Most studies published to date have used in vitro endothelial cell-based vascular disruption assays to evaluate activities of compounds against newly formed capillary-like structures. In such assays, endothelial cells that are plated on thick layers of Matrigel form networks of cord-like structures, reminiscent of newly formed vessels. Treatment with antivascular compounds results in disruption of the integrity of such cord-like networks. However, such assays, using only endothelial cells, do not take into account the physiologically-relevant close interactions between endothelial cells and supporting pericytes within the context of tumor vasculature. To overcome this limitation, we developed a novel assay in which AcGFP-transfected endothelial cells grow and form capillary networks in co-culture with pericytes. The effects of two tubulin-targeting compounds, eribulin and paclitaxel, on network formation were evaluated in this assay by measuring the lengths of pericyte-covered capillary networks. We found that eribulin and paclitaxel behaved dramatically different in this assay. Eribulin, in contrast to paclitaxel, showed significant antivascular activity causing dramatic pericyte-covered capillary network shortening effects relative to its antiproliferative effects on HUVECs. On the other hand, pericytes seemed to protect endothelial networks under paclitaxel treatment conditions and thus network shortening activity was much weaker compared to its antiproliferative effects on HUVECs. Thus, eribulin appeared to impair interaction of pericytes with endothelial cells through the activity against pericytes differently from paclitaxel in this assay. Consequently, eribulin showed much higher activity as an anti-vascular agent than to paclitaxel in this co-culture assay. Interestingly, in the sandwich tube formation assay in which HUVECs can form capillary network without co-culturing with HBVPs, eribulin and paclitaxel showed similar IC50 values in shortening capillary network at 4 days after treatment. This strongly supports the above hypothesis. In future studies, it will be important to compare and further define this newly discovered antipericyte-based antivascular property of eribulin with other known tubulin-binding drugs both in in vitro and in vivo angiogenesis models.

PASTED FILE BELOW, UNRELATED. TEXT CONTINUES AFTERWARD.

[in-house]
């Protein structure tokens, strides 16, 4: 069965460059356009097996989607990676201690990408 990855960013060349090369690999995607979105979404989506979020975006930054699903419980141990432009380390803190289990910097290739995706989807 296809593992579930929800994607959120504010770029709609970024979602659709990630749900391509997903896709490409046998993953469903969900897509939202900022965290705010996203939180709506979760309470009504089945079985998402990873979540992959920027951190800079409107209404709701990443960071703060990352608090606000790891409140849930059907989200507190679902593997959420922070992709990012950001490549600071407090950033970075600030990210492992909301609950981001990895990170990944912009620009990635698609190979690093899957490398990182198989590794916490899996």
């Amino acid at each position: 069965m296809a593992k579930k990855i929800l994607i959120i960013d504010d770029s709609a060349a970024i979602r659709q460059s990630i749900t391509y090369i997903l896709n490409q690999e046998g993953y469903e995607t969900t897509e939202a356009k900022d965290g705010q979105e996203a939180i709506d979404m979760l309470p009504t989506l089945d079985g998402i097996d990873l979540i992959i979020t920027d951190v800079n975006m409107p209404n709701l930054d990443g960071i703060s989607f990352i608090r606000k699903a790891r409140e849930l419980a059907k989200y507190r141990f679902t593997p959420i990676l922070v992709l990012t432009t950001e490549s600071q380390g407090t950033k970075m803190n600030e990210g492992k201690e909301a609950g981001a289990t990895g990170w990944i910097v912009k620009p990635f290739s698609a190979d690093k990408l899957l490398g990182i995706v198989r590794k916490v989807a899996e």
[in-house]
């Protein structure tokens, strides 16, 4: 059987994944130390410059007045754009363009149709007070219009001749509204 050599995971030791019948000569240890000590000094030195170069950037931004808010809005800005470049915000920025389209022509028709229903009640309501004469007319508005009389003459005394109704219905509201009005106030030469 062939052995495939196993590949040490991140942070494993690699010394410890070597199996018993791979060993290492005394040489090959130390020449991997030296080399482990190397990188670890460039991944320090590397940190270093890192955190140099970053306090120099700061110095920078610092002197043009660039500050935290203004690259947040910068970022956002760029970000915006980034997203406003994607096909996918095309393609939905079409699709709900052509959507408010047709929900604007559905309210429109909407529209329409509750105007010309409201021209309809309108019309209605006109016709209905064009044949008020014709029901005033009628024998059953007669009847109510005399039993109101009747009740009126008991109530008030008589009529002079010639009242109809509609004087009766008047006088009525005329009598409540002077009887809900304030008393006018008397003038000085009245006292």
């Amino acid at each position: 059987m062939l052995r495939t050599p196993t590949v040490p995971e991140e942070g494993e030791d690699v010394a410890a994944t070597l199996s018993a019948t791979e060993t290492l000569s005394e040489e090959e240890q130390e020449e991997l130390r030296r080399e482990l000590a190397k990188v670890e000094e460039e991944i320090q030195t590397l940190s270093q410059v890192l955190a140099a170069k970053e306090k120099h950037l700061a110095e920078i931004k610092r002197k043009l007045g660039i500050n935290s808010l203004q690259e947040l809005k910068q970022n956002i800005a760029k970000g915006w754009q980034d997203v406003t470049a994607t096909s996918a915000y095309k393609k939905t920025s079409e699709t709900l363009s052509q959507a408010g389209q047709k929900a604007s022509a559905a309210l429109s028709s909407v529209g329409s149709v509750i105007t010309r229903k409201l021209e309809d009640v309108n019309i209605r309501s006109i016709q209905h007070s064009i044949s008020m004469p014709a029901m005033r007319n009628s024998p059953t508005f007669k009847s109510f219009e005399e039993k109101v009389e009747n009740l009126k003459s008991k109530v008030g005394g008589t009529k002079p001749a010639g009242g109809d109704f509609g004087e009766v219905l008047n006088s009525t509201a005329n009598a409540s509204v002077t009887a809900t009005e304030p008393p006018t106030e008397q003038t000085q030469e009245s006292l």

Conclusions